From a theological point of view, no. Not at all. They are really polar opposites. Mormonism teaches we are eternal beings, intelligence turned into spirit packed into a body. We had a council in heaven about coming to earth. Our purpose or meaning was known long before we existed here. Existentialism posits the opposite- that we first come into existence and then must choose our own meaning and purpose.

So if you want to be a devout, orthodox Mormon, you cannot subscribe to Existentialism. You have to accept that God is our Heavenly Father, He created all things, there was a Fall, Jesus redeemed us and the plan of salvation is real and relevant. Fail to accept those things and you wouldn’t pass a baptismal interview, let alone a temple recommend interview.

However, there are a few tenets of Existentialism that are very compatible with Mormonism. Free choice is huge for existentialists. Since we have no essence, purpose or meaning, we must find it. We find it through our own experiences and choices, hence our need for free choice and its consequences is paramount.

The Golden Rule is key to existentialist ethics, and it was central to Jesus’ teachings.

So if you are an existentialist and want a temple recommend, you will probably have to lie. This is obviously the antithesis of living authentically however. So I don’t see how you can be an existentialist and a true believing Mormon.

4. Can I be Mormon and Existentialist if they are incompatible?

YES! Being Mormon has a certain image in our minds. If I were to ask you, “what is a Mormon?” What would you say? You would probably rattle off someone who believes in Jesus, Joseph Smith, loves their family, was sealed in the temple, etc. Is that what a Mormon has to be? Or is that just what Mormon culture has created?

I would argue that anyone can be a Mormon. Being a Mormon simply means participating in the Mormon church. You don’t have to believe the Mormon religion to be active in the Mormon church. The only thing that gets you kicked out of the church is actively trying to persuade others to believe something totally contrary to church teachings. Believing something contrary won’t bring any discipline on you. Preaching it will. So keep it to yourself and you have nothing to worry about.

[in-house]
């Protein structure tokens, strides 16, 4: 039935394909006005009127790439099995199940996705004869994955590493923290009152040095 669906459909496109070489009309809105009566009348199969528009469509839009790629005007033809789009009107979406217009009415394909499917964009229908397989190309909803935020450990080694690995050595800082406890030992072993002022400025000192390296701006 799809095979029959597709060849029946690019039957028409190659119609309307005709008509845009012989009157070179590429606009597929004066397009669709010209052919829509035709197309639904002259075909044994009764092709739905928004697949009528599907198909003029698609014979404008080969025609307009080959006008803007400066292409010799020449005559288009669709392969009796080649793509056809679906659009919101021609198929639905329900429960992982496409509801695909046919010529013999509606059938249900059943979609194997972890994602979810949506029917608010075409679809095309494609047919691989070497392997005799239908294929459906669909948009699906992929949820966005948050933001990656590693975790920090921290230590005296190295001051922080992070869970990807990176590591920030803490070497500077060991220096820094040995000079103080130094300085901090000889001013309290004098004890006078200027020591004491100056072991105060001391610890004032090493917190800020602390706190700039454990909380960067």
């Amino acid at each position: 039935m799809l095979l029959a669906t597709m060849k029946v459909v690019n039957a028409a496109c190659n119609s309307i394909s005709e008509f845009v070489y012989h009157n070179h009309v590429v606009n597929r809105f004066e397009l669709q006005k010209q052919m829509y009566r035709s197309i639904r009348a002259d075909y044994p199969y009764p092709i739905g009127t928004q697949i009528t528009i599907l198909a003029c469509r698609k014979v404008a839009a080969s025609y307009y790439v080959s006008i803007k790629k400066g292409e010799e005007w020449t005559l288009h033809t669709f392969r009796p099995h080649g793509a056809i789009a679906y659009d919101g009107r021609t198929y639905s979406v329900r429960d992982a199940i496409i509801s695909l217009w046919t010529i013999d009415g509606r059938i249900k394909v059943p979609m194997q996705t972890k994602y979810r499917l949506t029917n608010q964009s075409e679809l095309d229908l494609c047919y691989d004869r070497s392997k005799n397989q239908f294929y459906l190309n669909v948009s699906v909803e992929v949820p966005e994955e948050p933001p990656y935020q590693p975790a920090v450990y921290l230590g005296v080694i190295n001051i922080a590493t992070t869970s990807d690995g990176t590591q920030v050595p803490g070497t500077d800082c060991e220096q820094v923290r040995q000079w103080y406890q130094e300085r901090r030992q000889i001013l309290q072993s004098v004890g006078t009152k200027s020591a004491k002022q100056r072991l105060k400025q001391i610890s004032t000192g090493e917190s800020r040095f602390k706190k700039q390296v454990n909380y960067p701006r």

Want a calling? Women can serve in Cub Scouts and men can serve in Cub Scouts or Boy Scouts. Nothing religious about that. No temple recommend required (just a criminal background check). Don’t want to give 10% or feel uncomfortable giving tithing? Give what you feel comfortable with and put it under Fast Offerings or Humanitarian Aid. Uncomfortable in Sunday School? Don’t go, or attend a class about marriage and family instead of Gospel Doctrine.

You can make this work. Scientists know as a fact that humans are social creatures and that we all need and crave community in our lives. The Mormon church is a fantastic community. Few communities care for their own like Mormons. You certainly don’t have to let anyone know what you believe or don’t believe. As long as you are attending and participating, let them think what they want. You will be totally included and accepted in the community. And that is a good and important thing, especially if your spouse is a completely faithful and devout Mormon.

5. What if I don’t agree completely with Existentialism?

That’s fine, there have been many existential philosophers who disagreed with each other on plenty of points. Maybe you are a Transcendental Existentialist who believes the basic premise of existentialism but also believes in some kind of transcendent, divine existence that we can experience through intuition. Maybe you are a Pantheist who feels God is nature and the very mysterious and creative forces in the universe.

Existentialism is not an exclusive club. There are no worthiness interviews to see if you can be one of us. If you believe that the universe and life is random chaos and that each of us can choose our own way, then you are probably an existentialist. Add what you want to that and no one will care. In fact, if you do feel your heart and mind pulled toward something more, you absolutely should follow that in order to live authentically.

My purpose and meaning is not going to be your purpose and meaning. My experiences will not be yours. You have to decide for yourself who you are and what you believe and then live accordingly. Maybe Existentialism is the foundation of your worldview. That doesn’t mean you can’t pull the perfectly good things you like from Stoicism, Transcendentalism or hey, even Mormonism.

6. Does Existentialism answer any of life’s great questions?

No. We are programmed to think that we must know where we came from, why we are here and where we are going. This is simply unavoidable if you are raised Mormon.